4. Transfer: Transfer allows people to choose which tasks to do that create value for the organization. This means providing the resources needed to be successful. Results from the 2014 TINYpulse Employee Engagement and Organizational Culture Report from more than 500 companies and 200,000 anonymous

8. Natural: Natural leaders are honest and vulnerable. Being natural demands that leaders not only talk about trust but are themselves trustworthy. Rather than dictate to others, natural leaders ask for help, solicit opinions and, when a decision is made, embrace outcomes whether the result is positive or negative. Asking for

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help from volunteer-colleagues is the first step to being a natural leader. Natural leaders make those around them successful, taking a “servant-leadership” orientation and are more trusted by their colleagues than are hierarchical leaders.

Return on a Trust Culture

We have analyzed the advantages of building a culture of trust in a variety of ways. We ran two experiments that measured the change in oxytocin in blood, obtained survey measures of organizational trust and collected objective measures FIGURE 2 of productivity and innovation Low vs. High Trust from employees Outcome Quartile Percentage working in two Difference different compaEngagement +76% nies (N=148). We used these data to Joy at Work +60% develop a survey Job +56% we call Ofactor Satisfaction that measures organizational trust Productivity +50% and the OXYTOJob Retention +50% CIN factors that create it. Life Satisfaction


Sick Days


We then confirmed the predictive value of the Burnout -40% Ofactor survey in several ways, including using a nationally representative sample of 1,095 working adults in the U.S. We report the results of the latter study in Figure 2, comparing business-relevant outcome measures for the highest quartile compared to the lowest quartile of organizational trust. These results show that building a culture of trust directly improves employee engagement and profits. Correlations between trust and job burnout (Maslach Burnout Inventory) and engagement (Utrecht Work Engagement Scale) were meaningful and significant, providing evidence that higher trust cultures are psychologically healthier than lower trust cultures. Unsurprisingly, those who work in high-trust cultures report substantially more job satisfaction and plan to remain with their present employer longer than colleagues in low trust organizations. We also discovered that those in high trust organizations take substantially fewer sick days and report greater satisfaction with their lives overall.

What Can Organizations Do to Create a High Trust Culture?

We have described why trust is critical to succeed in the talent economy. By taking a neuroscientific approach to measuring and intervening in culture, leaders can create a culture that instantiates interpersonal trust and inspires performance at the individual, team and organizational levels. Here are 10 things leaders can do to build a culture of trust: 1. View employees as “volunteers.” Volunteers need to be engaged by the organization’s mission or they will move on. 2. Include a measure of joy at work as an important snapshot of your culture. Which division/location is most joyful? Which is the least? 3. Run an experiment by changing one of the OXYTOCIN factors and measuring the effect on joy, innovation, customer satisfaction or productivity. Repeat with another factor. 4. Create an “Ovation” committee and have them create a weekly peer awards program. 5. Disseminate financial statements (profit, loss, debt, etc.) widely with colleagues and be sure they can understand them; consider making salaries transparent within the organization. 6. Pay new hires to leave the company if they don’t feel they fit the culture after 30 days. 7. Conduct a “stay interview” annually for all colleagues focusing on professional growth and personal development. 8. Develop and implement a weekly “feedforward” performance goal setting and review check-in system. 9. Celebrate colleagues at every level who have contributed to the achievement of team and organizational goals. 10. Invest in programs that develop professional, personal and emotional goals including education subsidies, volunteering and appropriate work-life integration.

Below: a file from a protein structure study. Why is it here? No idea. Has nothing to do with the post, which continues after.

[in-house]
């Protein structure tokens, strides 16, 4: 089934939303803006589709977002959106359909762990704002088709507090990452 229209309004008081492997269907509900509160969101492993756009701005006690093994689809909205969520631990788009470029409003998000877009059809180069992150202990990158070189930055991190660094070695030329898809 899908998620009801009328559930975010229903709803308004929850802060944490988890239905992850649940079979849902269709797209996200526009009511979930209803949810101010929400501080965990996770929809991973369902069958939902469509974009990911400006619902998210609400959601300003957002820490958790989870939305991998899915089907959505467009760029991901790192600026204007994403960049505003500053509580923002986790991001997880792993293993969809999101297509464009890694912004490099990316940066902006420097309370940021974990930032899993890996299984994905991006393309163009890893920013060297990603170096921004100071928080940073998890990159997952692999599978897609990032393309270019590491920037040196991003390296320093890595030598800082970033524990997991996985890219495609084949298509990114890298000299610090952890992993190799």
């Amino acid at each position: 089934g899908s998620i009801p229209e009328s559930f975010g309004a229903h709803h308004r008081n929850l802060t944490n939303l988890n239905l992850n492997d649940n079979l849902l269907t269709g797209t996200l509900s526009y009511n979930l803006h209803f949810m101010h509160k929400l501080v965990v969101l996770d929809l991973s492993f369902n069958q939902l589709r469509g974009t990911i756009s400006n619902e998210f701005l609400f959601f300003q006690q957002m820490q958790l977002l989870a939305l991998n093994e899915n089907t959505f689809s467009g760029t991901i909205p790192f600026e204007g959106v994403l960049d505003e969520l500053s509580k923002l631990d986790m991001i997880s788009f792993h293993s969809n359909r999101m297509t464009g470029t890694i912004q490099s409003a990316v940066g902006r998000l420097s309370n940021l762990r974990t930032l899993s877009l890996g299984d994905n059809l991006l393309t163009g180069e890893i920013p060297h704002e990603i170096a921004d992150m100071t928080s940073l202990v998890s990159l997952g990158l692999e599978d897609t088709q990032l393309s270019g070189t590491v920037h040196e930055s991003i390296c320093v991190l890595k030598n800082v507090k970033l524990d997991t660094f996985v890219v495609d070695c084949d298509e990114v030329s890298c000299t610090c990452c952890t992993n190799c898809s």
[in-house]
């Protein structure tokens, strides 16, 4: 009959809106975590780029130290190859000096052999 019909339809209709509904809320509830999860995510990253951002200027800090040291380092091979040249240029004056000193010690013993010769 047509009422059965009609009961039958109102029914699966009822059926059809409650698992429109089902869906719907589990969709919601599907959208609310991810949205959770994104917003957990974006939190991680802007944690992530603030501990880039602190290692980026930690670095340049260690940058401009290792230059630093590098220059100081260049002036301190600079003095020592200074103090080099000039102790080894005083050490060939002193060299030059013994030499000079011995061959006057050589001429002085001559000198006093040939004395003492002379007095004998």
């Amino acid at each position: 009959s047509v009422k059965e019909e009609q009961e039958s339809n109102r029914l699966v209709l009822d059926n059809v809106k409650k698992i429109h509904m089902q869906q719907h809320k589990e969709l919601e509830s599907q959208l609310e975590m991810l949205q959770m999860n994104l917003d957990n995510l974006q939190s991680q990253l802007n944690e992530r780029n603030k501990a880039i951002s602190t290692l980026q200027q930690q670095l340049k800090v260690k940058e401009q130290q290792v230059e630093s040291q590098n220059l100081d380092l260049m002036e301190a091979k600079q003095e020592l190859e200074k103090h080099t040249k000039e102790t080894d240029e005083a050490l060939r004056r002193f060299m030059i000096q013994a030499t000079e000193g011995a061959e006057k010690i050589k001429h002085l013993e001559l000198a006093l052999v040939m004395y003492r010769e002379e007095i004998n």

Kenneth Nowack is a psychologist and president and cofounder of Envisia Learning and Ofactor Inc., a management consulting firm. Paul J. Zak is founding director of the Center for Neuroeconomics Studies and Professor of Economics, Psychology and Management at Claremont Graduate University and also the chief research officer and co-founder at Ofactor. To comment, email editor@talenteconomy.io.

Tech Vs. You: Technology and The Talent Economy


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Like the Industrial Revolution at the turn of the 20th century, today’s technology boom will upend industries and norms for generations. Its influence on the talent economy warrants intense executive attention.


ven before early humans crafted the first wheel, technology has been at the forefront of life. For centuries, civilization has propped itself up on the heels of innovation, whether it was that first wheel, the horse-drawn carriage, the automobile or aeronautics. And along with technological progress have come seismic shifts in the world economy, starting with the nature and role of human work. Today, technology is at it again, and, unsurprisingly, the effect of the current wave of innovation is transforming the nature of work as we know it. The rise of mobile connectivity and networked technology, automation, artificial intelligence, big data, among others, have both created and eliminated jobs and augmented others. It has spawned new ventures and lowered the barriers of entry to entrepreneurship — but it has also shuttered those windows that are no longer useful or efficient. Talent Economy editors explore how the latest wave of innovations is poised to transform every industry, the market for skilled talent and the future of business and society.